kerosene


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ker·o·sene

also ker·o·sine  (kĕr′ə-sēn′, kăr′-, kĕr′ə-sēn′, kăr′-)
n.
A thin oil distilled from petroleum or shale oil, used as a fuel for heating and cooking, in lamps, and as a denaturant for alcohol. Also called coal oil.

[Greek kēros, wax + -ene.]

kerosene

(ˈkɛrəˌsiːn) or

kerosine

n
1. (Elements & Compounds) Also called: paraffin a liquid mixture consisting mainly of alkane hydrocarbons with boiling points in the range 150°–300°C, used as an aircraft fuel, in domestic heaters, and as a solvent
2. (Aeronautics) the general name for paraffin as a fuel for jet aircraft
[C19: from Greek kēros wax + -ene]
Usage: The spelling kerosine is now the preferred form in technical and industrial usage

ker•o•sene

or ker•o•sine

(ˈkɛr əˌsin, ˈkær-, ˌkɛr əˈsin, ˌkær-)

n.
a mixture of liquid hydrocarbons obtained by distilling petroleum, bituminous shale, or the like and widely used as a fuel and cleaning solvent.
[1852; irreg. < Greek kērós wax + -ene; formerly a trademark]

ker·o·sene

(kĕr′ə-sēn′)
A thin, light-colored oil that is obtained from petroleum and used mainly as a fuel in lamps, home heaters and furnaces, and jet engines.
ThesaurusAntonymsRelated WordsSynonymsLegend:
Noun1.kerosene - a flammable hydrocarbon oil used as fuel in lamps and heaterskerosene - a flammable hydrocarbon oil used as fuel in lamps and heaters
fuel - a substance that can be consumed to produce energy; "more fuel is needed during the winter months"; "they developed alternative fuels for aircraft"
hydrocarbon - an organic compound containing only carbon and hydrogen
paraffin oil, paraffin - (British usage) kerosine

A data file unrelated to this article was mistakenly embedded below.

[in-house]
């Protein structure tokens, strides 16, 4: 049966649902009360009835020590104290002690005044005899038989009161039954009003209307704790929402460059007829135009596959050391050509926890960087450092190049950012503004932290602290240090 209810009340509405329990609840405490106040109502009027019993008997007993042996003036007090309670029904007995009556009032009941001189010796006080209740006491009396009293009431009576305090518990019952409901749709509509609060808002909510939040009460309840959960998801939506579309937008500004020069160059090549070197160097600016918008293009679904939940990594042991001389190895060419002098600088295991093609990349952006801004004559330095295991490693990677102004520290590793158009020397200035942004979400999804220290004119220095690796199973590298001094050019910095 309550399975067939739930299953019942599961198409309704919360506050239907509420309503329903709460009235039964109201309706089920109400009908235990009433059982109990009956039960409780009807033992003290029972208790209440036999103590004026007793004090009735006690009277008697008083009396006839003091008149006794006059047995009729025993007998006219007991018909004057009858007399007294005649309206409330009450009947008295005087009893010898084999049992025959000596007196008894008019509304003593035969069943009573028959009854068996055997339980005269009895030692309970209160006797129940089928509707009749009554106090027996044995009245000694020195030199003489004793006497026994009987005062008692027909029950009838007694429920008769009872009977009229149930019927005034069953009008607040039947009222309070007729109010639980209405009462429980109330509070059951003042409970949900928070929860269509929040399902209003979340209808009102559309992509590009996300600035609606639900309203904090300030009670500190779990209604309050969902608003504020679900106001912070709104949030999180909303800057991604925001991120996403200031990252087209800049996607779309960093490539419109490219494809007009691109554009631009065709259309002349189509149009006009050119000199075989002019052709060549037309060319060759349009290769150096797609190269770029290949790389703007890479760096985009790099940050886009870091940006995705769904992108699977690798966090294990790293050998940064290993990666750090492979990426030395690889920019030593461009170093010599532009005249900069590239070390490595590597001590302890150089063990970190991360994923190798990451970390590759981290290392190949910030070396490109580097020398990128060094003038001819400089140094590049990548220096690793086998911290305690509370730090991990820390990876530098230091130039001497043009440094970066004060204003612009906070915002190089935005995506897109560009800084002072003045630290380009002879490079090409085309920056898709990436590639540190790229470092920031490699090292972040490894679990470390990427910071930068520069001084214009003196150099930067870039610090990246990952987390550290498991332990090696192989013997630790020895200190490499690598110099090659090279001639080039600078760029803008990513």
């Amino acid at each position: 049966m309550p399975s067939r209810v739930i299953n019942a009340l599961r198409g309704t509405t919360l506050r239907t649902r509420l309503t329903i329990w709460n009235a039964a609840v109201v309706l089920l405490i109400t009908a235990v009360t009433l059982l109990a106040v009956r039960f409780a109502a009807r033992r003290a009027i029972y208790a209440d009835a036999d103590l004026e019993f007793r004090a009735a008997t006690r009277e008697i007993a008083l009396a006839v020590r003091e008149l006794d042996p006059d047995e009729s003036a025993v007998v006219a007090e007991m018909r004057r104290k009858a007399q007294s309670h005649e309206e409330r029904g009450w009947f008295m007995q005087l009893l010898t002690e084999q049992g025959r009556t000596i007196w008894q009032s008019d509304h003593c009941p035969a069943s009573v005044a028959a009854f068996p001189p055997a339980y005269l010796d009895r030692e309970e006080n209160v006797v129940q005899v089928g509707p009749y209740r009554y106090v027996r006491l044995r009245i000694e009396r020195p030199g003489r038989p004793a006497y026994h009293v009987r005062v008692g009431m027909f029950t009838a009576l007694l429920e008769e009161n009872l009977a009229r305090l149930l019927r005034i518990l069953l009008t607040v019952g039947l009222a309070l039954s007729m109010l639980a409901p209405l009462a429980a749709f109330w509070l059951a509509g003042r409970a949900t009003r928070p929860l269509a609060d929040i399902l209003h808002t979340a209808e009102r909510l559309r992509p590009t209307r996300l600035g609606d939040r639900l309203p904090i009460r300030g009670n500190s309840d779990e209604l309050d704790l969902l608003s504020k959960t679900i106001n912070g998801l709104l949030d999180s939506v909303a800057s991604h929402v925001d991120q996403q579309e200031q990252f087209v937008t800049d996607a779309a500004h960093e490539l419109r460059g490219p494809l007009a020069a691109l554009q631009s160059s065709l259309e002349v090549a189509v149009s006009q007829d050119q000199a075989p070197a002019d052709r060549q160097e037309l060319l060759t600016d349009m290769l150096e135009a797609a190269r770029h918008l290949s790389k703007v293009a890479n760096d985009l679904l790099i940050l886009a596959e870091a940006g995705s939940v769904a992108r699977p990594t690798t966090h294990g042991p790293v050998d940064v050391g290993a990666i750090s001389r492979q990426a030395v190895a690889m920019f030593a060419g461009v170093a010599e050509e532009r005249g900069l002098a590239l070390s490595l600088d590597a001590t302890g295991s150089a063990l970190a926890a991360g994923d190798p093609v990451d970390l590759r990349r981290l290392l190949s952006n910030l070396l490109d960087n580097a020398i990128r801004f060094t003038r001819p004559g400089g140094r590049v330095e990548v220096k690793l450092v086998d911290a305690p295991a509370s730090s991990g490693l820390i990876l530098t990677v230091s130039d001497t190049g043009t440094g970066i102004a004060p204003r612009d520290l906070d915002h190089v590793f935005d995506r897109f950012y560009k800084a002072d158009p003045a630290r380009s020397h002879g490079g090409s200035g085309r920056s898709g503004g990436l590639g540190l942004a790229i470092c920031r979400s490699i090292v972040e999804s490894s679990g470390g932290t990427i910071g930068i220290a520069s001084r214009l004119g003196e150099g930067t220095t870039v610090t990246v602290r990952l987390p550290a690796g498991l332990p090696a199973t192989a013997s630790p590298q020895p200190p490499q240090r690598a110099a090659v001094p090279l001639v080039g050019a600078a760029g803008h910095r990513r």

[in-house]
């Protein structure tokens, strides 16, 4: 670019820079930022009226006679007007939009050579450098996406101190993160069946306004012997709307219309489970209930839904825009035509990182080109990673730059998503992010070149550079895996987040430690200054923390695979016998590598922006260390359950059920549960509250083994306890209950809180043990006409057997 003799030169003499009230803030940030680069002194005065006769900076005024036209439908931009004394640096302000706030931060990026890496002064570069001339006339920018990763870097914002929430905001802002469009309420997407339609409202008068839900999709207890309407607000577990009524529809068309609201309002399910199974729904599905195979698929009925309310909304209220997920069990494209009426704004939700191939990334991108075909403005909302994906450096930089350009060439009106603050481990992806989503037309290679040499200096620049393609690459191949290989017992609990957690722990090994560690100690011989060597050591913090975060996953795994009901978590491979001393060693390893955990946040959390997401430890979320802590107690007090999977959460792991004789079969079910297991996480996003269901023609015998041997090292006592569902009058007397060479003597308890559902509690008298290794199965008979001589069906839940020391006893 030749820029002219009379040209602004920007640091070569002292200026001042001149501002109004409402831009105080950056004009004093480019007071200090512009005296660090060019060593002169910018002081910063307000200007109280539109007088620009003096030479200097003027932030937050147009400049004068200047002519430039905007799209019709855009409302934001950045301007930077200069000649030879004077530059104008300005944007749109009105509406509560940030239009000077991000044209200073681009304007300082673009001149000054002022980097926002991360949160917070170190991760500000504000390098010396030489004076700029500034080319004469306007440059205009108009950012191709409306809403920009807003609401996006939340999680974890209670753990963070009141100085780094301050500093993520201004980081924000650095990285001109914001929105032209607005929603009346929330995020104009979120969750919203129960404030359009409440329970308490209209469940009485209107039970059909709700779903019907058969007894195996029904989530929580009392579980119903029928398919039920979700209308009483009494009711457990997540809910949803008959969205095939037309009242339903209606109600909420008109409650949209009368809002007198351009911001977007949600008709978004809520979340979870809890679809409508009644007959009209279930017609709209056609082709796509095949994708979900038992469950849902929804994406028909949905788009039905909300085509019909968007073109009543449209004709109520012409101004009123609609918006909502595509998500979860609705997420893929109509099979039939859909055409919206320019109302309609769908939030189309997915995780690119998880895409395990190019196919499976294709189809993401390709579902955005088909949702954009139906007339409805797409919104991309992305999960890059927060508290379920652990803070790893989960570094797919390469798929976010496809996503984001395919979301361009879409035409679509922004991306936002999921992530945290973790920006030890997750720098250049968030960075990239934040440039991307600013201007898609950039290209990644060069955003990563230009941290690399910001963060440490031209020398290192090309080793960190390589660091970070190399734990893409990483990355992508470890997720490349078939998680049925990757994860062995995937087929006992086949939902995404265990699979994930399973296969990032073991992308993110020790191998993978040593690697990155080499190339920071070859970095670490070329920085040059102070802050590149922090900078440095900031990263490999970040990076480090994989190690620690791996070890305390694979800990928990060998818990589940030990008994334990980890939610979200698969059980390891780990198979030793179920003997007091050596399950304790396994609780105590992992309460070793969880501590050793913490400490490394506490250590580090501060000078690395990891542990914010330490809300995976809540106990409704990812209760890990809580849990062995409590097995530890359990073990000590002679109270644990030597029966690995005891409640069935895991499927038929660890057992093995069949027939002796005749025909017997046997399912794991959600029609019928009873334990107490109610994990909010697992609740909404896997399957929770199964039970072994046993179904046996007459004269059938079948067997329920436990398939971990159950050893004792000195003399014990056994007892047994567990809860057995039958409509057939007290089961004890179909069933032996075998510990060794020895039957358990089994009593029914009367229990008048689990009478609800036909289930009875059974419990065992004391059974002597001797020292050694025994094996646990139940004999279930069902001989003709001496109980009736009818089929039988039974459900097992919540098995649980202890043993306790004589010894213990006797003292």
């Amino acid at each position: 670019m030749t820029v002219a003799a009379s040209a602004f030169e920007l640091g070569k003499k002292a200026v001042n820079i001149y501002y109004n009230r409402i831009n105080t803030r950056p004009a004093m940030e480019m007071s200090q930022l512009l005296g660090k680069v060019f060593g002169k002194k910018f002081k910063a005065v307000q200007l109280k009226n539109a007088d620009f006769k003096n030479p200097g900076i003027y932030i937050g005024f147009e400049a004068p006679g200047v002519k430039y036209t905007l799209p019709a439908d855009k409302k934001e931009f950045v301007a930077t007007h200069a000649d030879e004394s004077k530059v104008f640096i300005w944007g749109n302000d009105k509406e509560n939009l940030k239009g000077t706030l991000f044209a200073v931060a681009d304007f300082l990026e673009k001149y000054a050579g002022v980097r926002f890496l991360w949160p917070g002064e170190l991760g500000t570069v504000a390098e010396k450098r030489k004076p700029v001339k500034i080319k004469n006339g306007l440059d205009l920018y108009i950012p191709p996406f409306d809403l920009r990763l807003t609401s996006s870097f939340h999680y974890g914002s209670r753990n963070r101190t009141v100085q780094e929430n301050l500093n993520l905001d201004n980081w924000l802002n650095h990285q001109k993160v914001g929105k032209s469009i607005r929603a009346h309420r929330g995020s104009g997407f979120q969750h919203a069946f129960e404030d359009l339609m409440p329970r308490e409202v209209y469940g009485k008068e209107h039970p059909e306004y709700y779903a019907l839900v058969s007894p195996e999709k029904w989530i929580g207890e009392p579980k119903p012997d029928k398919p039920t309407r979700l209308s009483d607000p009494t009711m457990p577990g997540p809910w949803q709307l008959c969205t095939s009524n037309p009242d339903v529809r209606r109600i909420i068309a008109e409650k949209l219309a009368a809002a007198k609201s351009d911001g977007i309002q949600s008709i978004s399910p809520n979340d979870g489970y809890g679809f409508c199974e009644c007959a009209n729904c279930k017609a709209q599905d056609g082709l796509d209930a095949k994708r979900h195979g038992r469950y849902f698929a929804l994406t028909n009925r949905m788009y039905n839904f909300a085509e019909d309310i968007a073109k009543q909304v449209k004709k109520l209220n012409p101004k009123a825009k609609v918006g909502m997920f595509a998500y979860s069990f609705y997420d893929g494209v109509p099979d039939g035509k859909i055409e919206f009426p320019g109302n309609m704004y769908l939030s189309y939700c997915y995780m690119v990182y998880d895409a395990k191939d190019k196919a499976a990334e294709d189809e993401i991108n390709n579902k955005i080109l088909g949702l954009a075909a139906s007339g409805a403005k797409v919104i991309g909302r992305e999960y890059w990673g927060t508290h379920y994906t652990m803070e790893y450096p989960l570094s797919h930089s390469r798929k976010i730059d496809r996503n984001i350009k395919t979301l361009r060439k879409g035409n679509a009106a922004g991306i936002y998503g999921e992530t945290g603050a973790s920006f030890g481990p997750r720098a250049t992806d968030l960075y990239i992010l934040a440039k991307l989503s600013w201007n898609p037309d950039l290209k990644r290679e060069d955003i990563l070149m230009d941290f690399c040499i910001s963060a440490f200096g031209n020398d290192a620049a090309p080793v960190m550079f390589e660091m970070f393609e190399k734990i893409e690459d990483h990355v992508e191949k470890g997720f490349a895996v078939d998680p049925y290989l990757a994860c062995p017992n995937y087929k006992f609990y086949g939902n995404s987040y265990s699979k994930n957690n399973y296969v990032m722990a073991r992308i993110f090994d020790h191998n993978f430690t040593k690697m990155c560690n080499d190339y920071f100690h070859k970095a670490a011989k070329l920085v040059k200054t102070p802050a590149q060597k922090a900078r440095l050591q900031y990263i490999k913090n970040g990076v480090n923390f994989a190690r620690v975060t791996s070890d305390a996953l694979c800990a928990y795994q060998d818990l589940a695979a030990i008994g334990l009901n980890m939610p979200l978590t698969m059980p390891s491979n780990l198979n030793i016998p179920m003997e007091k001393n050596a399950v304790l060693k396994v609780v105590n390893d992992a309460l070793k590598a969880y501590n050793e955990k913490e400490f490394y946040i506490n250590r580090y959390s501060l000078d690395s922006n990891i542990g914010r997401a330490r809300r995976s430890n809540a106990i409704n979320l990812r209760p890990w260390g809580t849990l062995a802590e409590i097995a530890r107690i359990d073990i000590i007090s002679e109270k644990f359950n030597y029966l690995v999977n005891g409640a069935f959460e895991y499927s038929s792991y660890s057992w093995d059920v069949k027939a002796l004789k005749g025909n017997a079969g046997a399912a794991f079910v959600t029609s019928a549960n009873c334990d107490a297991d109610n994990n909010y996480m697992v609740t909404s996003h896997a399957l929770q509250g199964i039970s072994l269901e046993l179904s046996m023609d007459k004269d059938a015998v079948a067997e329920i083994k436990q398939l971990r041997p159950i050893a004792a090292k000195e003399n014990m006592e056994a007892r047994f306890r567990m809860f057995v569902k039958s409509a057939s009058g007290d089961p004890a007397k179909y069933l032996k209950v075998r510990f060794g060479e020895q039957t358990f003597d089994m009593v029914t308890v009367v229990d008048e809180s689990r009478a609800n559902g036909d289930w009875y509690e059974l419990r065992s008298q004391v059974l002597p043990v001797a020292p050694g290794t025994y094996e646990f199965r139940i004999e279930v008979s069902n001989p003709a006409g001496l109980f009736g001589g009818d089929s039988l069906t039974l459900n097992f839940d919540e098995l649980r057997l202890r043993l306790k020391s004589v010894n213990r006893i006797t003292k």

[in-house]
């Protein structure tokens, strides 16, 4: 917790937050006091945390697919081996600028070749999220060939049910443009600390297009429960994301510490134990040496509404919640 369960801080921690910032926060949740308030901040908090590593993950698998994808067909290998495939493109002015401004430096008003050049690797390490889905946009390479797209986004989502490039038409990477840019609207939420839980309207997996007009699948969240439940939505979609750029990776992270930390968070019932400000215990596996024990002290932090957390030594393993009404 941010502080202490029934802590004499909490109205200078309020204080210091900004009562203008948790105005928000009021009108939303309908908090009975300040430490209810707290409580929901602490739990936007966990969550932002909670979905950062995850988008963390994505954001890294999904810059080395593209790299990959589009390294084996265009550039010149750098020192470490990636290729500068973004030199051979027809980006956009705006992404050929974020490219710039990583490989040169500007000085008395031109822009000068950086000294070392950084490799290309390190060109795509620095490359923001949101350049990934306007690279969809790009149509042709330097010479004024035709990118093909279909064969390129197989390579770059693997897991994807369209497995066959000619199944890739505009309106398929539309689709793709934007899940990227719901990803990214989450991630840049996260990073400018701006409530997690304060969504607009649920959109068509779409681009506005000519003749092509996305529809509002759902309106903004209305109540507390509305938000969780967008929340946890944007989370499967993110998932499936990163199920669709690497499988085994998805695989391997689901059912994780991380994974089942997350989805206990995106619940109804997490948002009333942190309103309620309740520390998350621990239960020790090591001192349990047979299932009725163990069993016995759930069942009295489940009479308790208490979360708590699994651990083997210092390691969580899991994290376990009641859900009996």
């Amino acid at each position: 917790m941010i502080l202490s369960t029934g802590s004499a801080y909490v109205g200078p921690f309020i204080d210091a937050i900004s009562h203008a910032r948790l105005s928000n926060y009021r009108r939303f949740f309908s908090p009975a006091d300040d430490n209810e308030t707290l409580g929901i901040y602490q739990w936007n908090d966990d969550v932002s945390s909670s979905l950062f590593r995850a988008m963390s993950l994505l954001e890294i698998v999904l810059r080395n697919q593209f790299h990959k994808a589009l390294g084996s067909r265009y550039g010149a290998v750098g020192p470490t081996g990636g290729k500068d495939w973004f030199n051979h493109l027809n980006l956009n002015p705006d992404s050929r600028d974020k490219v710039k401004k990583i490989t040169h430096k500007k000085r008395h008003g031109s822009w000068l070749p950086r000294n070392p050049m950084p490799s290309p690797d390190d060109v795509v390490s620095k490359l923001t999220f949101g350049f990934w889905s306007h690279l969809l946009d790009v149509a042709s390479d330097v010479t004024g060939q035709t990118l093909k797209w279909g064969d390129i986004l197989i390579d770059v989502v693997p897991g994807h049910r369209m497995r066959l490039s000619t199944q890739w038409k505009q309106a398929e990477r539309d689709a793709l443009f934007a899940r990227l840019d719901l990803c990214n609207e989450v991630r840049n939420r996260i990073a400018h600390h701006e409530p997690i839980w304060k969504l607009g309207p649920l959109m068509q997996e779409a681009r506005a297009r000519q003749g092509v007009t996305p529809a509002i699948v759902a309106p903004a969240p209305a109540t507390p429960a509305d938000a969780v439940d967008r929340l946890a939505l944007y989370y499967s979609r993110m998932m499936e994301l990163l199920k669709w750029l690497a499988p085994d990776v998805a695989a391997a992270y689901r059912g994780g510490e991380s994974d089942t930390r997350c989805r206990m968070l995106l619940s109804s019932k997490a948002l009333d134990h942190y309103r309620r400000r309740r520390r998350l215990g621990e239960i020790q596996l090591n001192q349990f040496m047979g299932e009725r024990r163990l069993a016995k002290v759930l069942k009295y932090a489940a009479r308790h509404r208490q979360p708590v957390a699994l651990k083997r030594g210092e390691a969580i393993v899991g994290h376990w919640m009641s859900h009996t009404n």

Translations
بَارَافِيـنكِيروسِيـنكيروسين: زيت إنارَه
petrolejparafín
petroleum
lambiõlipetrooleum
kerosiiniparafiiniPetroleumpetroli
मिट्टी का तेल
kerozinparafin
kerozin
steinolía
パラフィン灯油
등유
žibalasžibalinis
petrolejapetrolejas-
kerozin
fotogen
น้ำมันก๊าดพาราฟิน
dầu hỏadầu lửa

kerosene

[ˈkerəsiːn]
A. Nkeroseno m, queroseno m, querosén m (LAm)
B. CPD kerosene lamp Nlámpara f de petróleo

kerosene

[ˈkɛrəsiːn] nkérosène m

kerosene

nKerosin nt

kerosene

kerosine [ˈkɛrəsiːn] n (esp Am) → cherosene m

kerosene

(ˈkerəsiːn) noun
paraffin oil, obtained from petroleum or from coal. The jet plane refuelled with kerosene; (also adjective) a kerosene lamp/stove.

kerosene

بَارَافِيـن, كِيروسِيـن parafín, petrolej petroleum Kerosin, Paraffin κηροζίνη, παραφίνη parafina, queroseno kerosiini, parafiini kérosène, paraffine kerozin, parafin cherosene, paraffina パラフィン, 灯油 등유 paraffine, petroleum parafin nafta, parafina parafina, querosene керосин fotogen น้ำมันก๊าด, พาราฟิน gazyağı, parafin dầu hỏa, dầu lửa 煤油, 石蜡
References in classic literature ?
I wish you would go and fetch my satchel, two lanterns, and a can of kerosene oil that is under the seat.
Just then his eye fell upon the lanterns and the can of kerosene oil which Zeb had brought from the car of his balloon, and he got a clever idea from those commonplace things.
The kerosene lamps above flung high lights from the rash of sweat on his forehead.
Daylight leaned back in his chair and gazed up at the kerosene lamps while he computed aloud.
Tar; Spanish onions; kerosene oil; wet raincoats; crushed laurel-leaves; rubber burning; lace-curtains being washed--No, my mistake, lace-curtains hanging out to dry; and foxes-- hundreds of 'em--cubs; and--"
One evening in July, when the transient guests who made the New Willard House their temporary home had become scarce, and the hallways, lighted only by kerosene lamps turned low, were plunged in gloom, Elizabeth Willard had an adventure.
He's been piling up branches for a fortnight and pestering Marilla to be let pour some kerosene oil over it before setting it on fire.
He cooked for himself," she interrupted, "on a little kerosene stove.
From a cache behind a hollow rotting log my companion brought out a variety of things,--a fifty-pound sack of flour, tinned foods of all sorts, cooking utensils, blankets, a canvas tarpaulin, books and writing material, a great bundle of letters, a five-gallon can of kerosene, an oil stove, and, last and most important, a large coil of stout rope.
At nightfall he ran into Teddy's nursery to watch how kerosene lamps were lighted, and when Teddy went to bed Rikki-tikki climbed up too.
It stands to reason the sea's the sea; and you'll git jest about what's goin', candles or kerosene, fer that matter.
His face, by the full ray of the kerosene lamp, changed and darkened, and Kim, used as every beggar must be to watching countenances, took good note.